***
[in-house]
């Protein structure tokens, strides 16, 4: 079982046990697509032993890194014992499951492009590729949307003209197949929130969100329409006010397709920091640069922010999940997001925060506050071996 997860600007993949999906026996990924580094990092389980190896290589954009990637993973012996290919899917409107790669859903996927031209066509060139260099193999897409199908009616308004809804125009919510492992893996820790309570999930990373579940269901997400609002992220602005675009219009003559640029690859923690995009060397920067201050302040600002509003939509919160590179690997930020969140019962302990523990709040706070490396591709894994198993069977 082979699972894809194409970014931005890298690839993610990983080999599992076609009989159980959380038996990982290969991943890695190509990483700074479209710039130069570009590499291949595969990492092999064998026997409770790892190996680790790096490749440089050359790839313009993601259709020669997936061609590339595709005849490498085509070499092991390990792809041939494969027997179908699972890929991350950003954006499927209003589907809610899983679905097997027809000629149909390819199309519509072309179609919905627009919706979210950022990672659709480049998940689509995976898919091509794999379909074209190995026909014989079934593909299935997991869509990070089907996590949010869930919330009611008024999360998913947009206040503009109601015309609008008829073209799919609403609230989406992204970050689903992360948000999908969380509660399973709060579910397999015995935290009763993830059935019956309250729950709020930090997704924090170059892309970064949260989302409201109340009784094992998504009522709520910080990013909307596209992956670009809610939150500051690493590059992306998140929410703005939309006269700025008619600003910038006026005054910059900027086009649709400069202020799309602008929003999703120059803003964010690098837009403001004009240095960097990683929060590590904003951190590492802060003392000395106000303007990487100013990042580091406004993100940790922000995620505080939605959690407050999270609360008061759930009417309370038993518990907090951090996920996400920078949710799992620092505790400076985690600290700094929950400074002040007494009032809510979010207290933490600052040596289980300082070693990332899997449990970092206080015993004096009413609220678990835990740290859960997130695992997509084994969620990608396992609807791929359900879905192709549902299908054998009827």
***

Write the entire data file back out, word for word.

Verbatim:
[in-house]
């Protein structure tokens, strides 16, 4: 079982046990697509032993890194014992499951492009590729949307003209197949929130969100329409006010397709920091640069922010999940997001925060506050071996 997860600007993949999906026996990924580094990092389980190896290589954009990637993973012996290919899917409107790669859903996927031209066509060139260099193999897409199908009616308004809804125009919510492992893996820790309570999930990373579940269901997400609002992220602005675009219009003559640029690859923690995009060397920067201050302040600002509003939509919160590179690997930020969140019962302990523990709040706070490396591709894994198993069977 082979699972894809194409970014931005890298690839993610990983080999599992076609009989159980959380038996990982290969991943890695190509990483700074479209710039130069570009590499291949595969990492092999064998026997409770790892190996680790790096490749440089050359790839313009993601259709020669997936061609590339595709005849490498085509070499092991390990792809041939494969027997179908699972890929991350950003954006499927209003589907809610899983679905097997027809000629149909390819199309519509072309179609919905627009919706979210950022990672659709480049998940689509995976898919091509794999379909074209190995026909014989079934593909299935997991869509990070089907996590949010869930919330009611008024999360998913947009206040503009109601015309609008008829073209799919609403609230989406992204970050689903992360948000999908969380509660399973709060579910397999015995935290009763993830059935019956309250729950709020930090997704924090170059892309970064949260989302409201109340009784094992998504009522709520910080990013909307596209992956670009809610939150500051690493590059992306998140929410703005939309006269700025008619600003910038006026005054910059900027086009649709400069202020799309602008929003999703120059803003964010690098837009403001004009240095960097990683929060590590904003951190590492802060003392000395106000303007990487100013990042580091406004993100940790922000995620505080939605959690407050999270609360008061759930009417309370038993518990907090951090996920996400920078949710799992620092505790400076985690600290700094929950400074002040007494009032809510979010207290933490600052040596289980300082070693990332899997449990970092206080015993004096009413609220678990835990740290859960997130695992997509084994969620990608396992609807791929359900879905192709549902299908054998009827």